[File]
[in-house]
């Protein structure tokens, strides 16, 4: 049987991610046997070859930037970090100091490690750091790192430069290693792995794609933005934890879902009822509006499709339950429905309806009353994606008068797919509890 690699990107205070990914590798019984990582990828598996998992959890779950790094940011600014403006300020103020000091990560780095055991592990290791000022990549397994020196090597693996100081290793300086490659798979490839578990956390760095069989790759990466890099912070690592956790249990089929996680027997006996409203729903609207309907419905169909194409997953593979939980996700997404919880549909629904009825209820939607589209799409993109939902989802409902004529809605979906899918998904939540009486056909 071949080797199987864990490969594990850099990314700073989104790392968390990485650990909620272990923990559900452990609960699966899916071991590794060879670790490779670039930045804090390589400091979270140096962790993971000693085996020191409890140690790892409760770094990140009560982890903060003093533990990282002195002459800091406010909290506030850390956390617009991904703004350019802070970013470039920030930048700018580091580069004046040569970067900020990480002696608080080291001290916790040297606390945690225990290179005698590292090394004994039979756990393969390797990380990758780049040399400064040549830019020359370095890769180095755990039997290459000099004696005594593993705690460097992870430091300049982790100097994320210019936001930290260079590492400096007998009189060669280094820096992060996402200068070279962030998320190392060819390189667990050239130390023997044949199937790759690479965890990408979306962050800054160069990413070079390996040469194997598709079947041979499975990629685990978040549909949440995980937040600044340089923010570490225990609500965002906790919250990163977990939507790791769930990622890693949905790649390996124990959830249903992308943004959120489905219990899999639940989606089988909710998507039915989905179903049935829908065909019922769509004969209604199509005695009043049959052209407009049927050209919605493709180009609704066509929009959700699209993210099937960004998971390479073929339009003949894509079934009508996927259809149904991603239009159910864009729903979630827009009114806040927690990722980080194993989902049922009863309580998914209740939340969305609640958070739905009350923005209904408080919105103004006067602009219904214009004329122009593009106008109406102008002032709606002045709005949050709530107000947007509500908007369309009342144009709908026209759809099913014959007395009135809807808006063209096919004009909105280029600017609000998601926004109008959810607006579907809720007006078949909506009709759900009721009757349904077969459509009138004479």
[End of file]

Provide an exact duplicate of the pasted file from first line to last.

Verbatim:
[in-house]
């Protein structure tokens, strides 16, 4: 049987991610046997070859930037970090100091490690750091790192430069290693792995794609933005934890879902009822509006499709339950429905309806009353994606008068797919509890 690699990107205070990914590798019984990582990828598996998992959890779950790094940011600014403006300020103020000091990560780095055991592990290791000022990549397994020196090597693996100081290793300086490659798979490839578990956390760095069989790759990466890099912070690592956790249990089929996680027997006996409203729903609207309907419905169909194409997953593979939980996700997404919880549909629904009825209820939607589209799409993109939902989802409902004529809605979906899918998904939540009486056909 071949080797199987864990490969594990850099990314700073989104790392968390990485650990909620272990923990559900452990609960699966899916071991590794060879670790490779670039930045804090390589400091979270140096962790993971000693085996020191409890140690790892409760770094990140009560982890903060003093533990990282002195002459800091406010909290506030850390956390617009991904703004350019802070970013470039920030930048700018580091580069004046040569970067900020990480002696608080080291001290916790040297606390945690225990290179005698590292090394004994039979756990393969390797990380990758780049040399400064040549830019020359370095890769180095755990039997290459000099004696005594593993705690460097992870430091300049982790100097994320210019936001930290260079590492400096007998009189060669280094820096992060996402200068070279962030998320190392060819390189667990050239130390023997044949199937790759690479965890990408979306962050800054160069990413070079390996040469194997598709079947041979499975990629685990978040549909949440995980937040600044340089923010570490225990609500965002906790919250990163977990939507790791769930990622890693949905790649390996124990959830249903992308943004959120489905219990899999639940989606089988909710998507039915989905179903049935829908065909019922769509004969209604199509005695009043049959052209407009049927050209919605493709180009609704066509929009959700699209993210099937960004998971390479073929339009003949894509079934009508996927259809149904991603239009159910864009729903979630827009009114806040927690990722980080194993989902049922009863309580998914209740939340969305609640958070739905009350923005209904408080919105103004006067602009219904214009004329122009593009106008109406102008002032709606002045709005949050709530107000947007509500908007369309009342144009709908026209759809099913014959007395009135809807808006063209096919004009909105280029600017609000998601926004109008959810607006579907809720007006078949909506009709759900009721009757349904077969459509009138004479």